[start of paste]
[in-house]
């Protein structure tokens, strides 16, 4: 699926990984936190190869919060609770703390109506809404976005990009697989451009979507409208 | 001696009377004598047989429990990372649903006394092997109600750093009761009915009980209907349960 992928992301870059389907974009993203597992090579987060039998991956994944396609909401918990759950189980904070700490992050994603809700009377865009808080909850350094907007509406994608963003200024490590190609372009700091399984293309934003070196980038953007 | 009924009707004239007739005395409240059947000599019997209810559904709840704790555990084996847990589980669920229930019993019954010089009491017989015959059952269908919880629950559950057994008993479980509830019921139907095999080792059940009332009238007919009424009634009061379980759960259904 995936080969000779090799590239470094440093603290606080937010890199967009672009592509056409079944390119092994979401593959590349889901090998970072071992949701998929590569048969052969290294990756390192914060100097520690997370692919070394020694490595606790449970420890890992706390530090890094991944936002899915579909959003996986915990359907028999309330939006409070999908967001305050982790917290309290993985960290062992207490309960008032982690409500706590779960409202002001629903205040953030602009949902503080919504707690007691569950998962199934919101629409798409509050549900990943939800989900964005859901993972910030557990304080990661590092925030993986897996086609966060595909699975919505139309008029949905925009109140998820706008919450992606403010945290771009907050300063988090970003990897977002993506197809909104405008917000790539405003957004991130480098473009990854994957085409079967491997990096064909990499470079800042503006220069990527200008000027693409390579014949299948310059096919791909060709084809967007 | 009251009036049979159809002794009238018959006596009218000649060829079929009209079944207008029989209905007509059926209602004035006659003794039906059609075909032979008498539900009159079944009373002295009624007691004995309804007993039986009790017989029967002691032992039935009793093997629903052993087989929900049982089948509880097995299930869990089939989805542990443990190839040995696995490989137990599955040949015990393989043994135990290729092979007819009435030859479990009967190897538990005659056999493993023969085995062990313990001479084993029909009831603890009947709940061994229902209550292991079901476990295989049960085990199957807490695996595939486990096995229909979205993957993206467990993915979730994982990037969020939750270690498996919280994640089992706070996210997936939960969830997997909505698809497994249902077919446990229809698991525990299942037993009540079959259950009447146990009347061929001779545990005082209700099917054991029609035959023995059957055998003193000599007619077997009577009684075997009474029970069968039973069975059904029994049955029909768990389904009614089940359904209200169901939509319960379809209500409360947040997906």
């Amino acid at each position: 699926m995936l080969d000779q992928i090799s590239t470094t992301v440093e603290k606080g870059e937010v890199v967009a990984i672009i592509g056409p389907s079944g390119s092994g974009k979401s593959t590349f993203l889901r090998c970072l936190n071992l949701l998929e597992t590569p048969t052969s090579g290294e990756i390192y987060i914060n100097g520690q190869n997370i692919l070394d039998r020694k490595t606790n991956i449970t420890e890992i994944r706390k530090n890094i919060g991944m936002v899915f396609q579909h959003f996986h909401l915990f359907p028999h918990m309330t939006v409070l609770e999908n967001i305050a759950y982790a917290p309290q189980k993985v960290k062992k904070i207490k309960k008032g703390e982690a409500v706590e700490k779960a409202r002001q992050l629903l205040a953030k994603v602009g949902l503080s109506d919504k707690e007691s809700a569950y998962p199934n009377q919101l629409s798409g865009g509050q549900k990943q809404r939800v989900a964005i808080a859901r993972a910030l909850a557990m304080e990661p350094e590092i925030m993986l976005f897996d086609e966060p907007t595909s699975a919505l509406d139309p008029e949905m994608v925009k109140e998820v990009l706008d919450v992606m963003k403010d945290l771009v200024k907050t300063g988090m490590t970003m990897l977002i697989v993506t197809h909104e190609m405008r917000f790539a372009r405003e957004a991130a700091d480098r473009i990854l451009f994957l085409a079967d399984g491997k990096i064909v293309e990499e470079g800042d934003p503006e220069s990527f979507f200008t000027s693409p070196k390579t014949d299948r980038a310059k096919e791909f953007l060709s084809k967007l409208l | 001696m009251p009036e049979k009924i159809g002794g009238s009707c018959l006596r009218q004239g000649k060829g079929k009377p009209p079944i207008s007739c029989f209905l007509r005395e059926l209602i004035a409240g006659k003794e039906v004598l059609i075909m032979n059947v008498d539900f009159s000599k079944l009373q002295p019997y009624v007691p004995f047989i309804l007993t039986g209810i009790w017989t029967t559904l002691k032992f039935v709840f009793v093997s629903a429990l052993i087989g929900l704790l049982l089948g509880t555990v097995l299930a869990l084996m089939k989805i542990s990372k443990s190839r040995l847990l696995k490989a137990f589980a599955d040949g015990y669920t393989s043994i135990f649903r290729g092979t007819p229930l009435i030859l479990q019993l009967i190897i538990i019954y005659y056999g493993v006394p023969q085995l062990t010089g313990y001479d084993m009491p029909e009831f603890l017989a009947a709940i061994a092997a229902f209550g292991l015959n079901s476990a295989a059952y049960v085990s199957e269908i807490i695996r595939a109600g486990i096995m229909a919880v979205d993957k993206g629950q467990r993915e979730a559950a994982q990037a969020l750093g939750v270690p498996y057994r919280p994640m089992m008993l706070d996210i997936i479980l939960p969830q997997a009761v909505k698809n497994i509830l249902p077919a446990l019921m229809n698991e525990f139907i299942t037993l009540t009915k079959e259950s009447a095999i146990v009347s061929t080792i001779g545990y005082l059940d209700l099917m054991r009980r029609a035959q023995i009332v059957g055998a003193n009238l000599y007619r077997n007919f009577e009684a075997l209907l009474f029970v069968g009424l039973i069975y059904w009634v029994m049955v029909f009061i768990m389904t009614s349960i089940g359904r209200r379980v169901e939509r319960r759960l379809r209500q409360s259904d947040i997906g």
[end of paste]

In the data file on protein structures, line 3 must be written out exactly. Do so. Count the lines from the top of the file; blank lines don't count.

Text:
């Amino acid at each position: 699926m995936l080969d000779q992928i090799s590239t470094t992301v440093e603290k606080g870059e937010v890199v967009a990984i672009i592509g056409p389907s079944g390119s092994g974009k979401s593959t590349f993203l889901r090998c970072l936190n071992l949701l998929e597992t590569p048969t052969s090579g290294e990756i390192y987060i914060n100097g520690q190869n997370i692919l070394d039998r020694k490595t606790n991956i449970t420890e890992i994944r706390k530090n890094i919060g991944m936002v899915f396609q579909h959003f996986h909401l915990f359907p028999h918990m309330t939006v409070l609770e999908n967001i305050a759950y982790a917290p309290q189980k993985v960290k062992k904070i207490k309960k008032g703390e982690a409500v706590e700490k779960a409202r002001q992050l629903l205040a953030k994603v602009g949902l503080s109506d919504k707690e007691s809700a569950y998962p199934n009377q919101l629409s798409g865009g509050q549900k990943q809404r939800v989900a964005i808080a859901r993972a910030l909850a557990m304080e990661p350094e590092i925030m993986l976005f897996d086609e966060p907007t595909s699975a919505l509406d139309p008029e949905m994608v925009k109140e998820v990009l706008d919450v992606m963003k403010d945290l771009v200024k907050t300063g988090m490590t970003m990897l977002i697989v993506t197809h909104e190609m405008r917000f790539a372009r405003e957004a991130a700091d480098r473009i990854l451009f994957l085409a079967d399984g491997k990096i064909v293309e990499e470079g800042d934003p503006e220069s990527f979507f200008t000027s693409p070196k390579t014949d299948r980038a310059k096919e791909f953007l060709s084809k967007l409208l | 001696m009251p009036e049979k009924i159809g002794g009238s009707c018959l006596r009218q004239g000649k060829g079929k009377p009209p079944i207008s007739c029989f209905l007509r005395e059926l209602i004035a409240g006659k003794e039906v004598l059609i075909m032979n059947v008498d539900f009159s000599k079944l009373q002295p019997y009624v007691p004995f047989i309804l007993t039986g209810i009790w017989t029967t559904l002691k032992f039935v709840f009793v093997s629903a429990l052993i087989g929900l704790l049982l089948g509880t555990v097995l299930a869990l084996m089939k989805i542990s990372k443990s190839r040995l847990l696995k490989a137990f589980a599955d040949g015990y669920t393989s043994i135990f649903r290729g092979t007819p229930l009435i030859l479990q019993l009967i190897i538990i019954y005659y056999g493993v006394p023969q085995l062990t010089g313990y001479d084993m009491p029909e009831f603890l017989a009947a709940i061994a092997a229902f209550g292991l015959n079901s476990a295989a059952y049960v085990s199957e269908i807490i695996r595939a109600g486990i096995m229909a919880v979205d993957k993206g629950q467990r993915e979730a559950a994982q990037a969020l750093g939750v270690p498996y057994r919280p994640m089992m008993l706070d996210i997936i479980l939960p969830q997997a009761v909505k698809n497994i509830l249902p077919a446990l019921m229809n698991e525990f139907i299942t037993l009540t009915k079959e259950s009447a095999i146990v009347s061929t080792i001779g545990y005082l059940d209700l099917m054991r009980r029609a035959q023995i009332v059957g055998a003193n009238l000599y007619r077997n007919f009577e009684a075997l209907l009474f029970v069968g009424l039973i069975y059904w009634v029994m049955v029909f009061i768990m389904t009614s349960i089940g359904r209200r379980v169901e939509r319960r759960l379809r209500q409360s259904d947040i997906g």